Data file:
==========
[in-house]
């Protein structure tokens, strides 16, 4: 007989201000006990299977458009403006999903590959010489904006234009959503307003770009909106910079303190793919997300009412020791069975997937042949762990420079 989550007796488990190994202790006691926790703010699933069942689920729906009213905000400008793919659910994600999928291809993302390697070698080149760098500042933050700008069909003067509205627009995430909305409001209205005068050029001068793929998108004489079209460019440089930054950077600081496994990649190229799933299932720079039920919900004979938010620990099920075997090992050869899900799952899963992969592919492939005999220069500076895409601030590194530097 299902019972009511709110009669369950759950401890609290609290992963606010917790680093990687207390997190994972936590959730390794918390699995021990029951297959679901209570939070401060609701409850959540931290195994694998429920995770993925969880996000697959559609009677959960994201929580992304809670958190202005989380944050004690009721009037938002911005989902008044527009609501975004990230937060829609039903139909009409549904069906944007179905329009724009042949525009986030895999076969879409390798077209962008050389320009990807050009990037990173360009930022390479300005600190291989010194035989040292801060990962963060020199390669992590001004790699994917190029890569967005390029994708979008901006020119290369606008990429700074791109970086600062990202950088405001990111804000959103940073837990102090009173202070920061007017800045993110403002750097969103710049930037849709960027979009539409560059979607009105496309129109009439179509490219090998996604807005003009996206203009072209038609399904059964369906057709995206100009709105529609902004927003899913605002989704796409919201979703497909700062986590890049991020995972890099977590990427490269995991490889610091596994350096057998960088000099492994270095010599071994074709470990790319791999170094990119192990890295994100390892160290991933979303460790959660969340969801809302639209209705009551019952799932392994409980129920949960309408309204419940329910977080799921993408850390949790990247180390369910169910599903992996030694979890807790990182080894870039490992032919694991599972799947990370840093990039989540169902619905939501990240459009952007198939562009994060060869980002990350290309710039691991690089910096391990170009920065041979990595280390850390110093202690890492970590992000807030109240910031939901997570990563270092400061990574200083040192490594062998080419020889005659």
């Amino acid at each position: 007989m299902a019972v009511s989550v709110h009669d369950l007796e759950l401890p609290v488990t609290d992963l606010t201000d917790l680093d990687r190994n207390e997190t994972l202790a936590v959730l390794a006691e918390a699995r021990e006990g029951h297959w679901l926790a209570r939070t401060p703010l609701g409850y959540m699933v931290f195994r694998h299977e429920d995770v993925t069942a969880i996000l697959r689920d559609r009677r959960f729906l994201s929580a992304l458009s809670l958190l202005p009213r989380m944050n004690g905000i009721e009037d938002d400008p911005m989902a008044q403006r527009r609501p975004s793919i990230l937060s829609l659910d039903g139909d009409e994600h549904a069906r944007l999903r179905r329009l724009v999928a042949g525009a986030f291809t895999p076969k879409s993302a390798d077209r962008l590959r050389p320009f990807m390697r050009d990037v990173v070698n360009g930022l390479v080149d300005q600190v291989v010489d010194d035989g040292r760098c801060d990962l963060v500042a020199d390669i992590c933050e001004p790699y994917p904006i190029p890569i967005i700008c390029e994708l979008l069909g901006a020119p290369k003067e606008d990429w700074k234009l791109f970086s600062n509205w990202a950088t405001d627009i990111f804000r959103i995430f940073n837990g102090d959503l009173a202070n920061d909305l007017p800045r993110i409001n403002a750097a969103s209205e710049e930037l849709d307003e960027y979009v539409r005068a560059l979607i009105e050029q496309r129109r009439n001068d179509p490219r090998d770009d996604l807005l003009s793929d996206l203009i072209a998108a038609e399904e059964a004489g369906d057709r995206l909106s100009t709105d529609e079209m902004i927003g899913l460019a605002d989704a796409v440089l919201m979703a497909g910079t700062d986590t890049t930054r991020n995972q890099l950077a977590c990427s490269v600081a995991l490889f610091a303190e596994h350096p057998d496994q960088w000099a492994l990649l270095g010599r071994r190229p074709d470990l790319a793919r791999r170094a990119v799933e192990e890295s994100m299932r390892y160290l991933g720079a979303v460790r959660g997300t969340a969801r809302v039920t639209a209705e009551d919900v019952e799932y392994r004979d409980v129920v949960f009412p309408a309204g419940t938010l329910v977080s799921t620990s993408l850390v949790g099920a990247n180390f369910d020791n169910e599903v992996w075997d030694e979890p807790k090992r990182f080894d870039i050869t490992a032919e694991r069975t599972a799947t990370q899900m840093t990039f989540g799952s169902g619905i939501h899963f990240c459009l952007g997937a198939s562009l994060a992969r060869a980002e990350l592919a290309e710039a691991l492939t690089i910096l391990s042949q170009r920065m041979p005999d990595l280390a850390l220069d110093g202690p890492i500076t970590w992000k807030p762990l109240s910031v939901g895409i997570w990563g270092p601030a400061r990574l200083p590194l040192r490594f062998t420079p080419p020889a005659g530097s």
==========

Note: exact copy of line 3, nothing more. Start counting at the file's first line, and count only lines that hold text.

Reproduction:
């Amino acid at each position: 007989m299902a019972v009511s989550v709110h009669d369950l007796e759950l401890p609290v488990t609290d992963l606010t201000d917790l680093d990687r190994n207390e997190t994972l202790a936590v959730l390794a006691e918390a699995r021990e006990g029951h297959w679901l926790a209570r939070t401060p703010l609701g409850y959540m699933v931290f195994r694998h299977e429920d995770v993925t069942a969880i996000l697959r689920d559609r009677r959960f729906l994201s929580a992304l458009s809670l958190l202005p009213r989380m944050n004690g905000i009721e009037d938002d400008p911005m989902a008044q403006r527009r609501p975004s793919i990230l937060s829609l659910d039903g139909d009409e994600h549904a069906r944007l999903r179905r329009l724009v999928a042949g525009a986030f291809t895999p076969k879409s993302a390798d077209r962008l590959r050389p320009f990807m390697r050009d990037v990173v070698n360009g930022l390479v080149d300005q600190v291989v010489d010194d035989g040292r760098c801060d990962l963060v500042a020199d390669i992590c933050e001004p790699y994917p904006i190029p890569i967005i700008c390029e994708l979008l069909g901006a020119p290369k003067e606008d990429w700074k234009l791109f970086s600062n509205w990202a950088t405001d627009i990111f804000r959103i995430f940073n837990g102090d959503l009173a202070n920061d909305l007017p800045r993110i409001n403002a750097a969103s209205e710049e930037l849709d307003e960027y979009v539409r005068a560059l979607i009105e050029q496309r129109r009439n001068d179509p490219r090998d770009d996604l807005l003009s793929d996206l203009i072209a998108a038609e399904e059964a004489g369906d057709r995206l909106s100009t709105d529609e079209m902004i927003g899913l460019a605002d989704a796409v440089l919201m979703a497909g910079t700062d986590t890049t930054r991020n995972q890099l950077a977590c990427s490269v600081a995991l490889f610091a303190e596994h350096p057998d496994q960088w000099a492994l990649l270095g010599r071994r190229p074709d470990l790319a793919r791999r170094a990119v799933e192990e890295s994100m299932r390892y160290l991933g720079a979303v460790r959660g997300t969340a969801r809302v039920t639209a209705e009551d919900v019952e799932y392994r004979d409980v129920v949960f009412p309408a309204g419940t938010l329910v977080s799921t620990s993408l850390v949790g099920a990247n180390f369910d020791n169910e599903v992996w075997d030694e979890p807790k090992r990182f080894d870039i050869t490992a032919e694991r069975t599972a799947t990370q899900m840093t990039f989540g799952s169902g619905i939501h899963f990240c459009l952007g997937a198939s562009l994060a992969r060869a980002e990350l592919a290309e710039a691991l492939t690089i910096l391990s042949q170009r920065m041979p005999d990595l280390a850390l220069d110093g202690p890492i500076t970590w992000k807030p762990l109240s910031v939901g895409i997570w990563g270092p601030a400061r990574l200083p590194l040192r490594f062998t420079p080419p020889a005659g530097s």